Q&A: Mike Lazaridis and Jim Balsillie, co-chief executives at RIM
The two top executives at RIM discuss smartphones, the competition posed by netbooks and the future of the BlackBerry.
Jim Balsillie and Mike Lazaridis share the role of chief executive at BlackBerry smartphone maker Research In Motion (RIM). We sat down with them both to discuss how the rise of the budget netbook will affect the mobile device market and what matters for mobile data.
What trends do you see in the smartphone market?
Jim Balsillie: Clearly the sector is going through a very expansive phase. People are doing more and more with online wireless terminals on both the enterprise and on the consumer side; the networks are getting more powerful, the multimedia aspects are getting more powerful, the applications are getting more interesting and creative and the enablers like Wi-Fi and GPS are getting better. And then the carriers are getting more aggressive and smart.
It's all part of this everything is a packet' trend; having packets pushed, cached and rendered on my belt brings great benefit and meaning to individuals and organisations if thoughtfully done and - if thoughtfully done - has big consequences.
More and more companies have to spend on smartphones because that's the path to productivity in challenging economic times, and for youth it's a more and more important part of their discretionary spending. But I believe we're still at the early stages in very rich and contextualised and value-added platform evolution for both working and the non-working [uses].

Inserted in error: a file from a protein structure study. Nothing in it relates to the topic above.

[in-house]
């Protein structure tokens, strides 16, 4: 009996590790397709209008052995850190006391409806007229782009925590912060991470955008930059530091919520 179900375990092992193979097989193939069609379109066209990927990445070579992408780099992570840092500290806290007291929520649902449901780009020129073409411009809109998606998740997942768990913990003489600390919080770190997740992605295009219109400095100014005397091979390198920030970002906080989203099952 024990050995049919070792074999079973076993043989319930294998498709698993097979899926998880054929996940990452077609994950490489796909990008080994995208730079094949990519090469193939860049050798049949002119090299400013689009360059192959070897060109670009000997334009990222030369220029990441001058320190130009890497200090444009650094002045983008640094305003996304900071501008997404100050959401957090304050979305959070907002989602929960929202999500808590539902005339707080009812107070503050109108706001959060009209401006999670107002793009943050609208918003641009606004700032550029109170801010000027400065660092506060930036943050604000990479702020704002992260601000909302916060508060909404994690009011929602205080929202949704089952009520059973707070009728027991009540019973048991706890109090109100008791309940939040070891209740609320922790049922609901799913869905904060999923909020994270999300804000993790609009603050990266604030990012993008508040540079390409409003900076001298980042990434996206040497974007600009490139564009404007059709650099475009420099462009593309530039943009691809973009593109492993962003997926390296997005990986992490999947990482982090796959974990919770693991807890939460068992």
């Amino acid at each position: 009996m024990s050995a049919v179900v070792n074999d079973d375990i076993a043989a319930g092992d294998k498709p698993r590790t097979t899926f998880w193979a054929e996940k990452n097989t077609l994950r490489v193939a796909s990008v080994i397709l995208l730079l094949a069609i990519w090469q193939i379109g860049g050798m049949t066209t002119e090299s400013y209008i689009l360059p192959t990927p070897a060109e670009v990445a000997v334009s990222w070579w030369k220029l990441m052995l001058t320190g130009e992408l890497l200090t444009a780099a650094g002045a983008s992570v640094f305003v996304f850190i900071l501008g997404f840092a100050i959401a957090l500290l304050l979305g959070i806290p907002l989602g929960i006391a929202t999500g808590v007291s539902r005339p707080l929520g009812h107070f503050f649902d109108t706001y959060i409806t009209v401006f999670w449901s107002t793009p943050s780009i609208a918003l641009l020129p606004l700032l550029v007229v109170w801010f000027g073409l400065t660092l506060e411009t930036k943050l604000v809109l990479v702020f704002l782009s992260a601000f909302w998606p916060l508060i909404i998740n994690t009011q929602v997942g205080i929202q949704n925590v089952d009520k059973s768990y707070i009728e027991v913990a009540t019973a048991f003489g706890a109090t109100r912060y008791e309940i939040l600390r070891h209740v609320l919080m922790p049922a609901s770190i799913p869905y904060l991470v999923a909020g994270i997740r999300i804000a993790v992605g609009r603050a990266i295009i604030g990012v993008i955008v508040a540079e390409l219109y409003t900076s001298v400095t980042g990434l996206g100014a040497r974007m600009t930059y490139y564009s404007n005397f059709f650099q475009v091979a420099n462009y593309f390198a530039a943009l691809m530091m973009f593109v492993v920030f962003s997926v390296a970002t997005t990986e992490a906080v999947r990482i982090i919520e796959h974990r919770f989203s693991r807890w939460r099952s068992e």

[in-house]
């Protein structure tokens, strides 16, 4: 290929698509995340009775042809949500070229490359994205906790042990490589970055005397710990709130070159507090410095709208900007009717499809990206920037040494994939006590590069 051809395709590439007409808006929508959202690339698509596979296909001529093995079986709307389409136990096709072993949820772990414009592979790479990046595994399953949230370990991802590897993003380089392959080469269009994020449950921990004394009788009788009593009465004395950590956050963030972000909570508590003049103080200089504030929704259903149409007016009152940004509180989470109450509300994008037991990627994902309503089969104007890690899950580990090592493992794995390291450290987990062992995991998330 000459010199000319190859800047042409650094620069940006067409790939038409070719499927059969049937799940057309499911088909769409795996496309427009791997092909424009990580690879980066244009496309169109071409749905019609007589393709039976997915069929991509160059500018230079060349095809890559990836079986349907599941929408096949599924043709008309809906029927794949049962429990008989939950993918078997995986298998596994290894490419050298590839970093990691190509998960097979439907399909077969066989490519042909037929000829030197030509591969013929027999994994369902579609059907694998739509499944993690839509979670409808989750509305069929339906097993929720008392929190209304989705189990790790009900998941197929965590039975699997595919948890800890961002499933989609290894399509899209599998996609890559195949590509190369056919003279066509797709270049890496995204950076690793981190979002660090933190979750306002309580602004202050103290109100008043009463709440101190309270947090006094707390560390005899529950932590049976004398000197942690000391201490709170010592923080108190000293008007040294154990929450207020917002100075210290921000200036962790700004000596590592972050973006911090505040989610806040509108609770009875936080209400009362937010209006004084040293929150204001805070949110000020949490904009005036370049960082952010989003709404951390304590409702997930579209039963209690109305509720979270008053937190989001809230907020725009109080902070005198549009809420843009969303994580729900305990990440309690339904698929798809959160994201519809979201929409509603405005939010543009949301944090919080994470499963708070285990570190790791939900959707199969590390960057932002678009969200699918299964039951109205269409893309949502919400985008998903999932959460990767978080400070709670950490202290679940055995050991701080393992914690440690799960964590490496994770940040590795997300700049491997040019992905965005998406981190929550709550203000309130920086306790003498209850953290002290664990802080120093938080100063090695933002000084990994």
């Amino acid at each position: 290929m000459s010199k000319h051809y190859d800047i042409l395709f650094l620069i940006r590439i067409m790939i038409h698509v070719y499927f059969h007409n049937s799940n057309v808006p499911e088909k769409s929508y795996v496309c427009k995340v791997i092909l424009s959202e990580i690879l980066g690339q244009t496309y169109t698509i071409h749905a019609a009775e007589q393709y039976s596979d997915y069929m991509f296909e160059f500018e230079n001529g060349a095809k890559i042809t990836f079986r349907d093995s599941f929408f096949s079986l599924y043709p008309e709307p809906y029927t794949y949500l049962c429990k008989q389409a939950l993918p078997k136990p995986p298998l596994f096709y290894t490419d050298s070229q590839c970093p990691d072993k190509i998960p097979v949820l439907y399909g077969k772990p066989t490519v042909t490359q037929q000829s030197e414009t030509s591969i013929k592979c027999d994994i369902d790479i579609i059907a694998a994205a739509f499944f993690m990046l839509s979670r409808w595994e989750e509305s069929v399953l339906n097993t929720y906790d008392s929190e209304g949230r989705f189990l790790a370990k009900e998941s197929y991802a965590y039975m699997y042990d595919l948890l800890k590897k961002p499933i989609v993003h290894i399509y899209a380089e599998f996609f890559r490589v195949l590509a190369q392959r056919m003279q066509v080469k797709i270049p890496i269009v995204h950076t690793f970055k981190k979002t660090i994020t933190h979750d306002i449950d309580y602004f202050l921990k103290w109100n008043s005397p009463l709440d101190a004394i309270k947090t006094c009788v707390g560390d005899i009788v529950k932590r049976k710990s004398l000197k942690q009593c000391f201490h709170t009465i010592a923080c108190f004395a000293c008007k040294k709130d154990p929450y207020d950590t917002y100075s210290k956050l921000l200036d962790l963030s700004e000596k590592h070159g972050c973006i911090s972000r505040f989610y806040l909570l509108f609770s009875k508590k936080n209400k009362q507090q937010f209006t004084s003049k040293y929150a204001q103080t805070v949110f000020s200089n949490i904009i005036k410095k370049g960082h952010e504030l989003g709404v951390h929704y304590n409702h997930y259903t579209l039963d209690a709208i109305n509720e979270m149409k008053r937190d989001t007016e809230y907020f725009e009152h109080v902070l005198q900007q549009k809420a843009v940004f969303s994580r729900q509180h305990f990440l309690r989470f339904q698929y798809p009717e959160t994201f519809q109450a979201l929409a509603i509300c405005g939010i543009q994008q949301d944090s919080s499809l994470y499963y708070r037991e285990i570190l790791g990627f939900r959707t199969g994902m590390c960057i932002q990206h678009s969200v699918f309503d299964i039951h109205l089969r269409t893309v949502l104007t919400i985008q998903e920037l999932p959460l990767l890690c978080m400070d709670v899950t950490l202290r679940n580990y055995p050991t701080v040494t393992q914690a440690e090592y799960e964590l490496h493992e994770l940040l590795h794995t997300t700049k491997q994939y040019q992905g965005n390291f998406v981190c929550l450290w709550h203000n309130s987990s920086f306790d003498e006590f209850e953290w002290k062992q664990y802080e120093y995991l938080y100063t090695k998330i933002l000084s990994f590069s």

Is the smartphone a computer you hold in your hand, just a different interface to the same things you do on a PC, or is it a radically different thing?
JB: It's radically different. It has to be else you're forever framed by legacy. The PC was born in a distributed computing world, where you presuppose that you have no connection or very occasional connections, and the unit has to survive, compute and synchronise on its own.
Whereas the mobile device evolved from something you hold up to your ear; the first principle is does it last a day' and can I hold it up to my ear'? It came from a very different world. You're unlikely to hold a PC up to your ear and it's unlikely to last all day.
For example, SAP on BlackBerry is about push: pushing leads, pushing approvals and natively integrating into the device. You put in call notes right after a call because it's event based, it's collaboration based. It presupposes a communication link back to terabytes of data and it only stores locally for occasional out-of-coverage use or just efficiency; I'll cache up contacts and calendars and a month of email because I may be on a plane. But all the computing power goes to managing efficiency of the link and managing the presentation.
It's really a pretty thin terminal; think communications, presentation and cache, not distribution computing, database synchronisation and complex applications. All the complexity is back at the servers, whether it's behind the corporate firewall or in the cloud.
Mike Lazaridis: We weren't trying to replace the laptop PC; we were trying to extend the information out to the mobile environment. We always claim that's a unique experience that needs to be provided in a unique way.
If we were just trying to put out the traditional PC experience, we'd need a traditional PC. You need a graphics controller, you need a large screen, you need a large keyboard, you need a large battery; in most cases you'll need a fan. You can't get around that.
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